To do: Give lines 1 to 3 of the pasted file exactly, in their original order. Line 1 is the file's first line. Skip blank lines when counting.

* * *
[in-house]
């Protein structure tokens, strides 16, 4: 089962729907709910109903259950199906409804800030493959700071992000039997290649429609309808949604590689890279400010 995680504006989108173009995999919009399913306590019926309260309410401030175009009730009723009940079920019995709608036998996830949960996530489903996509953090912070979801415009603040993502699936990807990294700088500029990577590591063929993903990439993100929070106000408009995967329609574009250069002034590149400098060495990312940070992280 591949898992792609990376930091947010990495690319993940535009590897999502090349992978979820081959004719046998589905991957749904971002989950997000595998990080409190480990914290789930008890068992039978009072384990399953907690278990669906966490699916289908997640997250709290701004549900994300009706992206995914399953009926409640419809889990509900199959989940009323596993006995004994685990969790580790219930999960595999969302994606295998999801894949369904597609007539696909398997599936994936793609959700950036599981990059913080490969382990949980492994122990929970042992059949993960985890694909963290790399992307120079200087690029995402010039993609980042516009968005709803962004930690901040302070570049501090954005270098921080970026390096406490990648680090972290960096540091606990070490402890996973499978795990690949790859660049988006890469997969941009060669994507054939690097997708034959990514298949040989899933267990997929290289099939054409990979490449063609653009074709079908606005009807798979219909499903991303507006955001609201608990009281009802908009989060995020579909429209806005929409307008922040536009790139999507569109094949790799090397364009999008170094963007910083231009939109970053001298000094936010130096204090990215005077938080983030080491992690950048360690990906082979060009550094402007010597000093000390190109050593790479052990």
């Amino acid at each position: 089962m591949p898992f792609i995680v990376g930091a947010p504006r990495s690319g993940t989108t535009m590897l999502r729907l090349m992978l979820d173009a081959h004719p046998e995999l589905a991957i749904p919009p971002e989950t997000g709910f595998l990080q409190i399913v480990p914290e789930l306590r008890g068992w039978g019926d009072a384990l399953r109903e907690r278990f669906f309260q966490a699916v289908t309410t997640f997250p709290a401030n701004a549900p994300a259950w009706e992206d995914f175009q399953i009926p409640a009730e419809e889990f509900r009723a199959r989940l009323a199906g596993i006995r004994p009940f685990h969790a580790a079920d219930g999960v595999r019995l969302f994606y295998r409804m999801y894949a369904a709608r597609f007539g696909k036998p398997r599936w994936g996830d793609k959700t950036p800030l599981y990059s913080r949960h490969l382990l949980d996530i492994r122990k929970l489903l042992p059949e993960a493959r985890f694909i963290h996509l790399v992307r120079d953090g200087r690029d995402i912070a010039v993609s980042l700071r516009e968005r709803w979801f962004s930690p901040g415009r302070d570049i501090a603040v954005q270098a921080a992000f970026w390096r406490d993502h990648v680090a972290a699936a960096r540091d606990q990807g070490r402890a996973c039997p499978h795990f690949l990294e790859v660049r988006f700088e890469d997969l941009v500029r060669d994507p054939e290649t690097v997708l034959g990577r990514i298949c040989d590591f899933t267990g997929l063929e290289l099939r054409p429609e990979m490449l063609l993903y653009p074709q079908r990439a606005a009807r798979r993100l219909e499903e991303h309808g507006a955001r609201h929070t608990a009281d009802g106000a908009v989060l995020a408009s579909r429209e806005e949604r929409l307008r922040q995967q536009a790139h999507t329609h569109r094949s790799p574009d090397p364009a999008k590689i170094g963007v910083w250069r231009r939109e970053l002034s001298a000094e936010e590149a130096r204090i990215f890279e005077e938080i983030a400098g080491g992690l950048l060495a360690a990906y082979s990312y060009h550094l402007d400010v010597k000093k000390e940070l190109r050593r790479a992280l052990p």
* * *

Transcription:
[in-house]
């Protein structure tokens, strides 16, 4: 089962729907709910109903259950199906409804800030493959700071992000039997290649429609309808949604590689890279400010 995680504006989108173009995999919009399913306590019926309260309410401030175009009730009723009940079920019995709608036998996830949960996530489903996509953090912070979801415009603040993502699936990807990294700088500029990577590591063929993903990439993100929070106000408009995967329609574009250069002034590149400098060495990312940070992280 591949898992792609990376930091947010990495690319993940535009590897999502090349992978979820081959004719046998589905991957749904971002989950997000595998990080409190480990914290789930008890068992039978009072384990399953907690278990669906966490699916289908997640997250709290701004549900994300009706992206995914399953009926409640419809889990509900199959989940009323596993006995004994685990969790580790219930999960595999969302994606295998999801894949369904597609007539696909398997599936994936793609959700950036599981990059913080490969382990949980492994122990929970042992059949993960985890694909963290790399992307120079200087690029995402010039993609980042516009968005709803962004930690901040302070570049501090954005270098921080970026390096406490990648680090972290960096540091606990070490402890996973499978795990690949790859660049988006890469997969941009060669994507054939690097997708034959990514298949040989899933267990997929290289099939054409990979490449063609653009074709079908606005009807798979219909499903991303507006955001609201608990009281009802908009989060995020579909429209806005929409307008922040536009790139999507569109094949790799090397364009999008170094963007910083231009939109970053001298000094936010130096204090990215005077938080983030080491992690950048360690990906082979060009550094402007010597000093000390190109050593790479052990």
């Amino acid at each position: 089962m591949p898992f792609i995680v990376g930091a947010p504006r990495s690319g993940t989108t535009m590897l999502r729907l090349m992978l979820d173009a081959h004719p046998e995999l589905a991957i749904p919009p971002e989950t997000g709910f595998l990080q409190i399913v480990p914290e789930l306590r008890g068992w039978g019926d009072a384990l399953r109903e907690r278990f669906f309260q966490a699916v289908t309410t997640f997250p709290a401030n701004a549900p994300a259950w009706e992206d995914f175009q399953i009926p409640a009730e419809e889990f509900r009723a199959r989940l009323a199906g596993i006995r004994p009940f685990h969790a580790a079920d219930g999960v595999r019995l969302f994606y295998r409804m999801y894949a369904a709608r597609f007539g696909k036998p398997r599936w994936g996830d793609k959700t950036p800030l599981y990059s913080r949960h490969l382990l949980d996530i492994r122990k929970l489903l042992p059949e993960a493959r985890f694909i963290h996509l790399v992307r120079d953090g200087r690029d995402i912070a010039v993609s980042l700071r516009e968005r709803w979801f962004s930690p901040g415009r302070d570049i501090a603040v954005q270098a921080a992000f970026w390096r406490d993502h990648v680090a972290a699936a960096r540091d606990q990807g070490r402890a996973c039997p499978h795990f690949l990294e790859v660049r988006f700088e890469d997969l941009v500029r060669d994507p054939e290649t690097v997708l034959g990577r990514i298949c040989d590591f899933t267990g997929l063929e290289l099939r054409p429609e990979m490449l063609l993903y653009p074709q079908r990439a606005a009807r798979r993100l219909e499903e991303h309808g507006a955001r609201h929070t608990a009281d009802g106000a908009v989060l995020a408009s579909r429209e806005e949604r929409l307008r922040q995967q536009a790139h999507t329609h569109r094949s790799p574009d090397p364009a999008k590689i170094g963007v910083w250069r231009r939109e970053l002034s001298a000094e936010e590149a130096r204090i990215f890279e005077e938080i983030a400098g080491g992690l950048l060495a360690a990906y082979s990312y060009h550094l402007d400010v010597k000093k000390e940070l190109r050593r790479a992280l052990p």